2.2. Photocatalytic Degradation Process

2.2.1. Effect of TiO2 Amount on Drug Removal

Due to the increased concern for the usage of immobilized TiO2 catalysts, all the synthetized catalysts (600 mg L−1 of each) with the concentration of TiO2 ranging from 5 to 20 wt%, were evaluated for the degradation of anti-inflammatory drugs mixture (5 mg L−1 of each compound), at inherent pH.
The selected drugs are found very often in wastewaters as well as in surface waters. For example, IBU is a non-steroidal, antipyretic drug that is recognized with a huge global consumption rate [42] and has been detected in effluents of municipal WWTPs and in surface waters at concentrations levels between ng L−1 and µg L−1 [43]. ACM is a mild analgesic that is commonly used in combinatory drugs for the relief of fever, headaches, and some minor pains, which has been commonly detected in surface waters, ground waters, wastewaters, and even drinking waters, along with its toxic metabolites [44,45]. DCF is frequently detected in secondary effluent, surface water, and drinking water at concentrations range of from 1.2 to 4.7 μg L−1, respectively [46]. DCF is also one of the monitored pollutants by European Commission (EC), since itself and its transformation by-products pose a serious threat to public health and ecosystems according to the persistence and ecotoxicity in the water [47].
Mixture’s degradation by all studied catalysts, under SSL, follows first-order kinetics according to the high values of correlation coefficient, R2 = 0.99 (lnCo/C vs. time), for all the compounds. The kinetic profiles are depicted in Figure 5a–c, while the kinetic rate constants are in Figure 5d.
All four catalysts exhibit photocatalytic activity, while, as expected, the immobilized catalyst with the 20 wt% of TiO2 is the most efficient for the removal of the drug mixture, since the kinetics obtained are faster for all studied compounds. The elimination of all compounds by PEF/TiO2 20 wt% catalyst was almost complete during the first 90 min of the procedure. Therefore, further experiments were only conducted for PEF/TiO2 20 wt% catalyst. Preliminary adsorption experiments were also carried out using 5 mg L−1 of each compound as the initial concentration. Under dark conditions, negligible adsorption of the target compounds on the catalyst’s surface (600 mg L−1 of PEF/TiO2 20 wt%) was observed.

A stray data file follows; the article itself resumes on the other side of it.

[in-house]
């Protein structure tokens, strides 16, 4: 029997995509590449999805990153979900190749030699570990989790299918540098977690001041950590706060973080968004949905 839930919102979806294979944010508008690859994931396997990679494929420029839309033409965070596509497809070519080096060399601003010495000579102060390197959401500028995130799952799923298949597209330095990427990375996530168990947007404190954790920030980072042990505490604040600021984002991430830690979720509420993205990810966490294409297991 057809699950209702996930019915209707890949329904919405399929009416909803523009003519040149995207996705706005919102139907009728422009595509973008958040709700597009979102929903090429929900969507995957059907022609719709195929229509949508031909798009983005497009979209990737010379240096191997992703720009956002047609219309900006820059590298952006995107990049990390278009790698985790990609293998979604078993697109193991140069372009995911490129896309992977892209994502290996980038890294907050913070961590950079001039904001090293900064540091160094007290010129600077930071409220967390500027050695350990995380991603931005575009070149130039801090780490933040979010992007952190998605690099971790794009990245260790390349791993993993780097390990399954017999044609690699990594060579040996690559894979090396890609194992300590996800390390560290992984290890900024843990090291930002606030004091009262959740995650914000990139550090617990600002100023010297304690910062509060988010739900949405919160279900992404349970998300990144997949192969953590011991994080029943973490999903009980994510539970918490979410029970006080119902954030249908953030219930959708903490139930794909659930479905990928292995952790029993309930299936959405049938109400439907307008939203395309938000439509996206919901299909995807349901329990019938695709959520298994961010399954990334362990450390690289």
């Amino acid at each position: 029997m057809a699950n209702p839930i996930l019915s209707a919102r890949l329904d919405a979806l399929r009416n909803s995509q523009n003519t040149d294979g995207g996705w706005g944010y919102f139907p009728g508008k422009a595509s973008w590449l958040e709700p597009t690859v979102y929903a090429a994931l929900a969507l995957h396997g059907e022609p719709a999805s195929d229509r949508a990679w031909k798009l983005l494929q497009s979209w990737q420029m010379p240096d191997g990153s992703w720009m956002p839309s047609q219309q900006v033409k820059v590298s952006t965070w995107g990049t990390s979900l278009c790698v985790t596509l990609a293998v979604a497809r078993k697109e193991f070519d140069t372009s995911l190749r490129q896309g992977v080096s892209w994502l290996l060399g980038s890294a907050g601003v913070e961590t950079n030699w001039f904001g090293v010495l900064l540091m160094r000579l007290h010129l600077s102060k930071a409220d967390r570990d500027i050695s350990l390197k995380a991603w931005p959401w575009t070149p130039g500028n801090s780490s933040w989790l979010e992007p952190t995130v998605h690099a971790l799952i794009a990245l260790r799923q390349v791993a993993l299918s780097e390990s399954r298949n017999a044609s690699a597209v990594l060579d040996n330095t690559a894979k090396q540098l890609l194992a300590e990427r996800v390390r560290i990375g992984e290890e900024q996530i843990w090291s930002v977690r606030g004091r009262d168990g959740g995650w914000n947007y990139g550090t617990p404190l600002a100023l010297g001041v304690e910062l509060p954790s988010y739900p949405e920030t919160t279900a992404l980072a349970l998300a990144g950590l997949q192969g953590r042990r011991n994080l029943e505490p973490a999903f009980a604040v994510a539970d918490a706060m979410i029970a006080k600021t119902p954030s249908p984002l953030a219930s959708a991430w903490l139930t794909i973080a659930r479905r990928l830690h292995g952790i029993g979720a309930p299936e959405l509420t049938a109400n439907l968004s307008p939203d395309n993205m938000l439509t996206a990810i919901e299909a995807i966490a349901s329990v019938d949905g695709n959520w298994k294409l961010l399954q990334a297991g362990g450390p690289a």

2.2.2. Effect of Drug Concentration

Additionally, experiments were conducted in order to investigate the effect of the initial concentration of the mixture (2.5–10 mg L−1 of each compound), keeping the rest of the parameters constant. According to the results (Figure 6a), an increase in the concentration of the mixture leads to a decrease in the photocatalytic rate constants that could be attributed to the lower ratio of active oxidative species to the substrate molecules, which has also been reported elsewhere [48,49,50]. The concentration of 5 mg L−1 for each drug was selected for further experiments and the effect of several parameters to pollutants removal was evaluated, since this concentration enables the proper monitoring of the degradation kinetics. The degradation curves obtained for each drug are given in detail in the Supplementary Materials (Figure S1).